Antwon Rose's Death Can Reignite Painful Memories For People Of Color

Jul 10, 2018

The death of black teenager Antwon Rose at the hands of a white police officer has been a catalyst for social activism in Pittsburgh, and might also stir up past trauma for people of color.  

Therapist Audra Lee said race-based trauma occurs after someone experiences a distressing or hurtful event due to their ethnicity. Therefore, bad memories might resurface because of circumstances and events surrounding Rose’s death.

“In the body, when you hear a certain stimuli, or a sound, or a specific situation that reminds you of something that you went through at some point in your life that was traumatic, it puts you right back into that space that you were in at that moment of the trauma,” said Lee.

Lee said part of this particular trauma for people of color comes from a sense of hopelessness that yet another person from their community, who looks like them, has been killed. 

According to data collected by the Washington Post, 531 people have been killed by police in the U.S. so far in 2018. Ninety-nine of them were black males, and of those, 19 were fleeing the scene on foot, including Antwon Rose.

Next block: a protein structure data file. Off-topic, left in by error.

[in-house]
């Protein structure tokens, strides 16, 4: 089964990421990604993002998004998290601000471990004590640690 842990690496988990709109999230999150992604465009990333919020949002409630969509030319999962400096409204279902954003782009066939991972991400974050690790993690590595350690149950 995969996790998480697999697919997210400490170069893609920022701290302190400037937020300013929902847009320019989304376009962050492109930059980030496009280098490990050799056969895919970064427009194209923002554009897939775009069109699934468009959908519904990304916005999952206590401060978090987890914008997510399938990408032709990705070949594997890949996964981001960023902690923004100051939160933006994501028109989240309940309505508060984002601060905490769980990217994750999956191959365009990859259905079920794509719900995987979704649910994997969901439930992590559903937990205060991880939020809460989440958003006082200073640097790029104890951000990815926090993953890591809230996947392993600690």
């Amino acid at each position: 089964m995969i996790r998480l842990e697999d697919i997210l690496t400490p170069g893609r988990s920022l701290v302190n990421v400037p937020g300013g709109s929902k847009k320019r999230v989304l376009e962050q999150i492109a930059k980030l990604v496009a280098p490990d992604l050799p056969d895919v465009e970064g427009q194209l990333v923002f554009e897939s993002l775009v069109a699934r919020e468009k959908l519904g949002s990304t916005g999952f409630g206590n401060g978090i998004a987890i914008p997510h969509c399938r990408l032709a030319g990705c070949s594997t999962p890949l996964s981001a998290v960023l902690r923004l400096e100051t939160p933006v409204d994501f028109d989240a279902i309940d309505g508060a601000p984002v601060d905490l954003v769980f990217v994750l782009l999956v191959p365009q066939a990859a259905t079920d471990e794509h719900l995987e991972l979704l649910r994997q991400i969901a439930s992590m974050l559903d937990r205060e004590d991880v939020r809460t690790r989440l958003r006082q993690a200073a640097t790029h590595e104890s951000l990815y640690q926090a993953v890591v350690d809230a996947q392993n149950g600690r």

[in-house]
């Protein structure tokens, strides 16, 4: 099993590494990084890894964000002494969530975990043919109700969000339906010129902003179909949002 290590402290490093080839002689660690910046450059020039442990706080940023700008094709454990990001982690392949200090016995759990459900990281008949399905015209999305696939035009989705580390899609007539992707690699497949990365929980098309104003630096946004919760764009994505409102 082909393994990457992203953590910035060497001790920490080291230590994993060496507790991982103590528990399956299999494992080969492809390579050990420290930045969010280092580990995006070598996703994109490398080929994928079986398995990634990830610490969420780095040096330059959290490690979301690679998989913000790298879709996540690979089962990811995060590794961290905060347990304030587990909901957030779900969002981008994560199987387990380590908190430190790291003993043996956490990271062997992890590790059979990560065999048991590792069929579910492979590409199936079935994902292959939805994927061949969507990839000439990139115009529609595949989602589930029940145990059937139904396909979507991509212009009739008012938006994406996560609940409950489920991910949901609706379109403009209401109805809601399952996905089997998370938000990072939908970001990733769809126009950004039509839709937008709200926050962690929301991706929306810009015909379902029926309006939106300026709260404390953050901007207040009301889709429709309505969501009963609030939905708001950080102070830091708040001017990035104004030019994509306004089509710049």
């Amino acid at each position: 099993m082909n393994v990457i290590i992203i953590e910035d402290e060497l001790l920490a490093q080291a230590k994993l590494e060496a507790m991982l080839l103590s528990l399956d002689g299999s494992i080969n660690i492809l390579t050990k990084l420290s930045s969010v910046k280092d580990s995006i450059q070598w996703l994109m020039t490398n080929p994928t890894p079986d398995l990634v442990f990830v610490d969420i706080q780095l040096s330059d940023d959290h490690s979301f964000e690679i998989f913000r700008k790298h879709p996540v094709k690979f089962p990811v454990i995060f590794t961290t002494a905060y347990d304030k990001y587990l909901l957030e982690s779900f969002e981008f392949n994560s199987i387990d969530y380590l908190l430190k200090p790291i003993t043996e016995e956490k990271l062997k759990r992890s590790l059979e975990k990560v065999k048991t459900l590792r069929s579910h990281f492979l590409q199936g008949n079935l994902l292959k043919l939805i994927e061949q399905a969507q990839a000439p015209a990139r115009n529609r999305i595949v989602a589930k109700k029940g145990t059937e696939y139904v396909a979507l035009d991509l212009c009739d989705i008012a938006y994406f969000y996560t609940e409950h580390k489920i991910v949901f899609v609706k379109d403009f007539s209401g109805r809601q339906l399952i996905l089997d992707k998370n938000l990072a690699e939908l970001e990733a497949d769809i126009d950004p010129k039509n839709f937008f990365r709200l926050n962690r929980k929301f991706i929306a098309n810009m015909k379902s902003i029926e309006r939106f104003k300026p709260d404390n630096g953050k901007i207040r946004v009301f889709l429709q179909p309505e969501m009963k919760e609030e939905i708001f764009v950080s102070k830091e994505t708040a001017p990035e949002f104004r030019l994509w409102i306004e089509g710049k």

In addition to deep sadness, Lee said people can experience physiological symptoms like appetite change, stomach issues and nausea. She said people are especially vulnerable if they haven't addressed and processed past trauma. In these cases, symptoms could become worse, turning into panic attacks or severe migraines. 

To stay healthy, she said people must prioritize their emotional wellbeing, especially those attending protests.   

“When you are in a space where you want to fight and you want to advocate and you want to organize and protest,” she said, “[make] sure that within the fight that you’re not losing yourself.”

Lee recommended regular self-care activities for people dealing with traumatic experiences: staying hydrated, getting good sleep, eating healthy food and sharing feelings in a supportive environment. She emphasized that people of color aren't impotent, weak or irrevocably broken, but resilient. 

"[They] can be in certain stressful situations and know how to navigate it with an effortlessness and a grace that I think is really beautiful....really a superpower of strength," she said. "From my personal experience, that's been a guiding force."